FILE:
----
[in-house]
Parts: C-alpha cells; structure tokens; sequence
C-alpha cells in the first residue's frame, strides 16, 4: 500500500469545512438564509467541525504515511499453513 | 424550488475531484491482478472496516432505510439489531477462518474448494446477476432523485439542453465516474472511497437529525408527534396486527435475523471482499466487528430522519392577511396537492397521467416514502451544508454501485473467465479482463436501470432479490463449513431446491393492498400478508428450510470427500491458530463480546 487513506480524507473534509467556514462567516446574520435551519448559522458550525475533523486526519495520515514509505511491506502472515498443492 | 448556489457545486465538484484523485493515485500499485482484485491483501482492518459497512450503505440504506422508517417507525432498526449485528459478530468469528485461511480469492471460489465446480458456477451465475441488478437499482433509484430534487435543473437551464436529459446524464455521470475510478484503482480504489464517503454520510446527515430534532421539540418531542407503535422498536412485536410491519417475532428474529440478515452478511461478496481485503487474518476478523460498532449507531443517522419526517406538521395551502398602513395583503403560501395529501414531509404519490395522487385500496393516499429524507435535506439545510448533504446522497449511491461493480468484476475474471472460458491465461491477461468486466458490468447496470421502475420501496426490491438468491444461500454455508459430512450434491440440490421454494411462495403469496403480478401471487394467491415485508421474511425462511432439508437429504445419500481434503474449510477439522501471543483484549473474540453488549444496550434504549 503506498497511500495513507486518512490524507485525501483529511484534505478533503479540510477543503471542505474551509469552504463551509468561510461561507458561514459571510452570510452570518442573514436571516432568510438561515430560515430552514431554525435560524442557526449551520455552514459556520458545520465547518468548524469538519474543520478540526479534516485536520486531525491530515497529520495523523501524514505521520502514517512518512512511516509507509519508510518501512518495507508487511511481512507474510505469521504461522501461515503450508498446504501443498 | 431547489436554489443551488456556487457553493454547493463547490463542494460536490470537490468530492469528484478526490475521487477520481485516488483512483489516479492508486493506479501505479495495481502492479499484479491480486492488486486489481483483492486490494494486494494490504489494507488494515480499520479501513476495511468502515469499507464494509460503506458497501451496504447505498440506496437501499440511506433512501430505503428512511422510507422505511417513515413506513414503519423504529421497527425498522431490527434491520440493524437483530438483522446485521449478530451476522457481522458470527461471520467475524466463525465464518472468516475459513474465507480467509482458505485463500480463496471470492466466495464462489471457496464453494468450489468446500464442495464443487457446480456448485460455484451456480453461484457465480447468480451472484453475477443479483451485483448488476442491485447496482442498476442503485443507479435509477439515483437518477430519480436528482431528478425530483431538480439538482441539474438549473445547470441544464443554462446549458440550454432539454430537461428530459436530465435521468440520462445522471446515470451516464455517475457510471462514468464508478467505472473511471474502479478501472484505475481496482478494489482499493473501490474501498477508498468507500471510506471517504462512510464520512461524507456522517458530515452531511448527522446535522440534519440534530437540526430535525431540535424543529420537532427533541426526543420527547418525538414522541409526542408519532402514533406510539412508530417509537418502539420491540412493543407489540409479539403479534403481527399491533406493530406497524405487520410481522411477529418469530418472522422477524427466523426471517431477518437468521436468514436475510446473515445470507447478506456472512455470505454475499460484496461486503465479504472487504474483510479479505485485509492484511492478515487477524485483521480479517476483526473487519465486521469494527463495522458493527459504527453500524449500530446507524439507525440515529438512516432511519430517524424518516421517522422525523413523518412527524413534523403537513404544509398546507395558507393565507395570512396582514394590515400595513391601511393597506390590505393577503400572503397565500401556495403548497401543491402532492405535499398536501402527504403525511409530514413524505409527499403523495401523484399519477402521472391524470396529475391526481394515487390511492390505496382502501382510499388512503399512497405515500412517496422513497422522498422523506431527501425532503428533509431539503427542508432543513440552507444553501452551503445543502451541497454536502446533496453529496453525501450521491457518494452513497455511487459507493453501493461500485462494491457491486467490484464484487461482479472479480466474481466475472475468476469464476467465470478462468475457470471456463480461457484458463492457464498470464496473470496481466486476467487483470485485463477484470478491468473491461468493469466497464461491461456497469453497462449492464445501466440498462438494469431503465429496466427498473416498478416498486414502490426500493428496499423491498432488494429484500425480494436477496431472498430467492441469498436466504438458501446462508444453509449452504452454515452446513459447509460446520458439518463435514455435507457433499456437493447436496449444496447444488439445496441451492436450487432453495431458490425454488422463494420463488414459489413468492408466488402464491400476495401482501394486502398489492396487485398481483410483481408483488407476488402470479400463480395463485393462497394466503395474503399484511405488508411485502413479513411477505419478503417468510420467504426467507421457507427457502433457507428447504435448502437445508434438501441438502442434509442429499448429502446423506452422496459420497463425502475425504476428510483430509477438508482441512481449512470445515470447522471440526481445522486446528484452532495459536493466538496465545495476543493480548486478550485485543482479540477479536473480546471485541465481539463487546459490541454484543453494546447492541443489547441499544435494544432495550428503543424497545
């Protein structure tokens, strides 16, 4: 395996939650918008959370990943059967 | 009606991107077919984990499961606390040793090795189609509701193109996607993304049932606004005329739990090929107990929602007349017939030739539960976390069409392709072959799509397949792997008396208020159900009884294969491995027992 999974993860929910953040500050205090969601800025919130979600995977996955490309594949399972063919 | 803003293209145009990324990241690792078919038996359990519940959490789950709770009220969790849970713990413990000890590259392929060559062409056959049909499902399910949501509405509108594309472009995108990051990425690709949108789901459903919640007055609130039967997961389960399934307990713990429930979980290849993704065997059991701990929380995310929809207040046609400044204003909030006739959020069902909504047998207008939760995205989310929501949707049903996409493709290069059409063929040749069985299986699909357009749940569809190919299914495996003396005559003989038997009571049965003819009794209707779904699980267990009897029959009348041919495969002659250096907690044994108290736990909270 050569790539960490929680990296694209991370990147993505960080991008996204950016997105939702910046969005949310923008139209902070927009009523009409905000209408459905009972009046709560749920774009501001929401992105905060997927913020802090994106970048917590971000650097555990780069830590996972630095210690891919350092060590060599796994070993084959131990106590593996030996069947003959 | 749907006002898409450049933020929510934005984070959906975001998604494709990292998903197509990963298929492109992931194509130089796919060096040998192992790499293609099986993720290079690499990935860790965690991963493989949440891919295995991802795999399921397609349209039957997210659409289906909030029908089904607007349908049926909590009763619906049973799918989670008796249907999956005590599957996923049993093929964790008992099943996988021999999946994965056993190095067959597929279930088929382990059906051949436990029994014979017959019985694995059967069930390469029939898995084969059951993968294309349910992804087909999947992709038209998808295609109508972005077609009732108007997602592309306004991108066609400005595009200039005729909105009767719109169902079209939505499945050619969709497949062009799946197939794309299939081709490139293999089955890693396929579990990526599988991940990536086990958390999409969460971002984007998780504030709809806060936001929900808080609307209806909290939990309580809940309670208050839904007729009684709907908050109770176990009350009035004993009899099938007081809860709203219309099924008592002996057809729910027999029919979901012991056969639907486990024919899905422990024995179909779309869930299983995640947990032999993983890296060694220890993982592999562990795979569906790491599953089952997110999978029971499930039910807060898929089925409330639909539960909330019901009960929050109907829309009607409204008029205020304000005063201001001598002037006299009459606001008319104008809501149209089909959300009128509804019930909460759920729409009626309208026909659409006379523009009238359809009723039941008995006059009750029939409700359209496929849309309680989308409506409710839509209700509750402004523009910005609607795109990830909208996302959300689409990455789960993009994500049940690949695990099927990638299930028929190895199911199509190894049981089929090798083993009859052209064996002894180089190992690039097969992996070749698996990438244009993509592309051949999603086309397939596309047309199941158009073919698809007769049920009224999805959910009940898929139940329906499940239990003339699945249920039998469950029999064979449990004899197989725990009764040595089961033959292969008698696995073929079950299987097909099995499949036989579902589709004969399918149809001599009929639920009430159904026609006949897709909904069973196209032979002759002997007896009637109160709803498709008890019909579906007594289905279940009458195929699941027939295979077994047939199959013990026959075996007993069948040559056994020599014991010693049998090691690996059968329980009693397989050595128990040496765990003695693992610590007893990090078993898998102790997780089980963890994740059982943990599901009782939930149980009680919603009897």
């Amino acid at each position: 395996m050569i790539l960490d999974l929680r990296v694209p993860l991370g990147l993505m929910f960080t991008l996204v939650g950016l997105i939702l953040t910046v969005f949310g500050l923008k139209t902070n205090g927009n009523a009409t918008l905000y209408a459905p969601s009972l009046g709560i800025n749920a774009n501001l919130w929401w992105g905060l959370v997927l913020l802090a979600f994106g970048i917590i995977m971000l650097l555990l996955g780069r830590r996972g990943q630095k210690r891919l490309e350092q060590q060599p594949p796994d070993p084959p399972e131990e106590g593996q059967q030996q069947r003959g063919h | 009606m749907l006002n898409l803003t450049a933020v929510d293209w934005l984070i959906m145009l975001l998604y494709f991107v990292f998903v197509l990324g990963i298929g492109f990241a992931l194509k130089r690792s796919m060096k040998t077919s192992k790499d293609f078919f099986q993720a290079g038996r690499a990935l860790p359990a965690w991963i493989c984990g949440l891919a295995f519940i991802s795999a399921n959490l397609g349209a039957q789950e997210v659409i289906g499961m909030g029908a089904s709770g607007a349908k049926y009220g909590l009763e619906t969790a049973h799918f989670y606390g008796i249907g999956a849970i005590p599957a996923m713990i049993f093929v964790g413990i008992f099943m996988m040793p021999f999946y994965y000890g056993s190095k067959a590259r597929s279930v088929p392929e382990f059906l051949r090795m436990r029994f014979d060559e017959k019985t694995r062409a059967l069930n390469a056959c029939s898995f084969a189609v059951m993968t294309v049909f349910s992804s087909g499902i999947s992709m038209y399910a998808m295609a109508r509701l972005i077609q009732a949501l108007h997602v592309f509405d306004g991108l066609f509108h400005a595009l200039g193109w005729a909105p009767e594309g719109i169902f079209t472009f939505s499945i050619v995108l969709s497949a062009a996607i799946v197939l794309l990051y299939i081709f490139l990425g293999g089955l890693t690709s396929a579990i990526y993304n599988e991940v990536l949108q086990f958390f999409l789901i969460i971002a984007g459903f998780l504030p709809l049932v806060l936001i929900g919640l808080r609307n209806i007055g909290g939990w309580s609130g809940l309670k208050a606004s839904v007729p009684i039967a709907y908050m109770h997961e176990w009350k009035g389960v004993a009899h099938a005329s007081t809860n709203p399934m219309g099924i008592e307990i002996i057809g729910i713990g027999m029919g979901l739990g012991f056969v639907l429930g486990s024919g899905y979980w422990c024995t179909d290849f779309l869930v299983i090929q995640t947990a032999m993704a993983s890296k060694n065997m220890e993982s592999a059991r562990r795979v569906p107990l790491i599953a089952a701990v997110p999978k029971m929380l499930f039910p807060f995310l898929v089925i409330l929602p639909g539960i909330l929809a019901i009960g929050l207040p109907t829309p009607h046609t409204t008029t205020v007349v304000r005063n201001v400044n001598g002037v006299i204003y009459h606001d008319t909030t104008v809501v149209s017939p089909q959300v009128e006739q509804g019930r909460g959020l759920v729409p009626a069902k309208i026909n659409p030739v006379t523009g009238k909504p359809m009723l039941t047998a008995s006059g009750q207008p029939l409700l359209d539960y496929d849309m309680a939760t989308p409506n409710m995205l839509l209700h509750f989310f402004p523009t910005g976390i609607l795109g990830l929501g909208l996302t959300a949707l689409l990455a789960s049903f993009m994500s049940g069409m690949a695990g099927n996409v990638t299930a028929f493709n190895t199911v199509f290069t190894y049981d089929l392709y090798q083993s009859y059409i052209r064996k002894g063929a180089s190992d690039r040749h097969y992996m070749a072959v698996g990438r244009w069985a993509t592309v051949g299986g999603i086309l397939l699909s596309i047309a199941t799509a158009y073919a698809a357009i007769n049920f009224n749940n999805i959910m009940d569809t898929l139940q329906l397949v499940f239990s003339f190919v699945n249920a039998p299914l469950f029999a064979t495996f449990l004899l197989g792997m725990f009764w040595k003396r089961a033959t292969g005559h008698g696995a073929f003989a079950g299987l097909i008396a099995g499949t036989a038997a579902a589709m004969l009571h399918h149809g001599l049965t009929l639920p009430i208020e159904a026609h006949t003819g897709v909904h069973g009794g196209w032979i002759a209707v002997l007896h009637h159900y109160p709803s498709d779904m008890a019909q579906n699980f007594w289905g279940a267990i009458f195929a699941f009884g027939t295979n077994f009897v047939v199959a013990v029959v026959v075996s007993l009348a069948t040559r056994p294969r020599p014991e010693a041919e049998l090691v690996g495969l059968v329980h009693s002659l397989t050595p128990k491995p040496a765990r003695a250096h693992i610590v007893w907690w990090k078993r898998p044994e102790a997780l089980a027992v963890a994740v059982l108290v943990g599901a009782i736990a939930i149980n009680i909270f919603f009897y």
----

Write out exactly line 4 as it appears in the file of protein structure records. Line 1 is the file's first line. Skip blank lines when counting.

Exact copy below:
């Protein structure tokens, strides 16, 4: 395996939650918008959370990943059967 | 009606991107077919984990499961606390040793090795189609509701193109996607993304049932606004005329739990090929107990929602007349017939030739539960976390069409392709072959799509397949792997008396208020159900009884294969491995027992 999974993860929910953040500050205090969601800025919130979600995977996955490309594949399972063919 | 803003293209145009990324990241690792078919038996359990519940959490789950709770009220969790849970713990413990000890590259392929060559062409056959049909499902399910949501509405509108594309472009995108990051990425690709949108789901459903919640007055609130039967997961389960399934307990713990429930979980290849993704065997059991701990929380995310929809207040046609400044204003909030006739959020069902909504047998207008939760995205989310929501949707049903996409493709290069059409063929040749069985299986699909357009749940569809190919299914495996003396005559003989038997009571049965003819009794209707779904699980267990009897029959009348041919495969002659250096907690044994108290736990909270 050569790539960490929680990296694209991370990147993505960080991008996204950016997105939702910046969005949310923008139209902070927009009523009409905000209408459905009972009046709560749920774009501001929401992105905060997927913020802090994106970048917590971000650097555990780069830590996972630095210690891919350092060590060599796994070993084959131990106590593996030996069947003959 | 749907006002898409450049933020929510934005984070959906975001998604494709990292998903197509990963298929492109992931194509130089796919060096040998192992790499293609099986993720290079690499990935860790965690991963493989949440891919295995991802795999399921397609349209039957997210659409289906909030029908089904607007349908049926909590009763619906049973799918989670008796249907999956005590599957996923049993093929964790008992099943996988021999999946994965056993190095067959597929279930088929382990059906051949436990029994014979017959019985694995059967069930390469029939898995084969059951993968294309349910992804087909999947992709038209998808295609109508972005077609009732108007997602592309306004991108066609400005595009200039005729909105009767719109169902079209939505499945050619969709497949062009799946197939794309299939081709490139293999089955890693396929579990990526599988991940990536086990958390999409969460971002984007998780504030709809806060936001929900808080609307209806909290939990309580809940309670208050839904007729009684709907908050109770176990009350009035004993009899099938007081809860709203219309099924008592002996057809729910027999029919979901012991056969639907486990024919899905422990024995179909779309869930299983995640947990032999993983890296060694220890993982592999562990795979569906790491599953089952997110999978029971499930039910807060898929089925409330639909539960909330019901009960929050109907829309009607409204008029205020304000005063201001001598002037006299009459606001008319104008809501149209089909959300009128509804019930909460759920729409009626309208026909659409006379523009009238359809009723039941008995006059009750029939409700359209496929849309309680989308409506409710839509209700509750402004523009910005609607795109990830909208996302959300689409990455789960993009994500049940690949695990099927990638299930028929190895199911199509190894049981089929090798083993009859052209064996002894180089190992690039097969992996070749698996990438244009993509592309051949999603086309397939596309047309199941158009073919698809007769049920009224999805959910009940898929139940329906499940239990003339699945249920039998469950029999064979449990004899197989725990009764040595089961033959292969008698696995073929079950299987097909099995499949036989579902589709004969399918149809001599009929639920009430159904026609006949897709909904069973196209032979002759002997007896009637109160709803498709008890019909579906007594289905279940009458195929699941027939295979077994047939199959013990026959075996007993069948040559056994020599014991010693049998090691690996059968329980009693397989050595128990040496765990003695693992610590007893990090078993898998102790997780089980963890994740059982943990599901009782939930149980009680919603009897």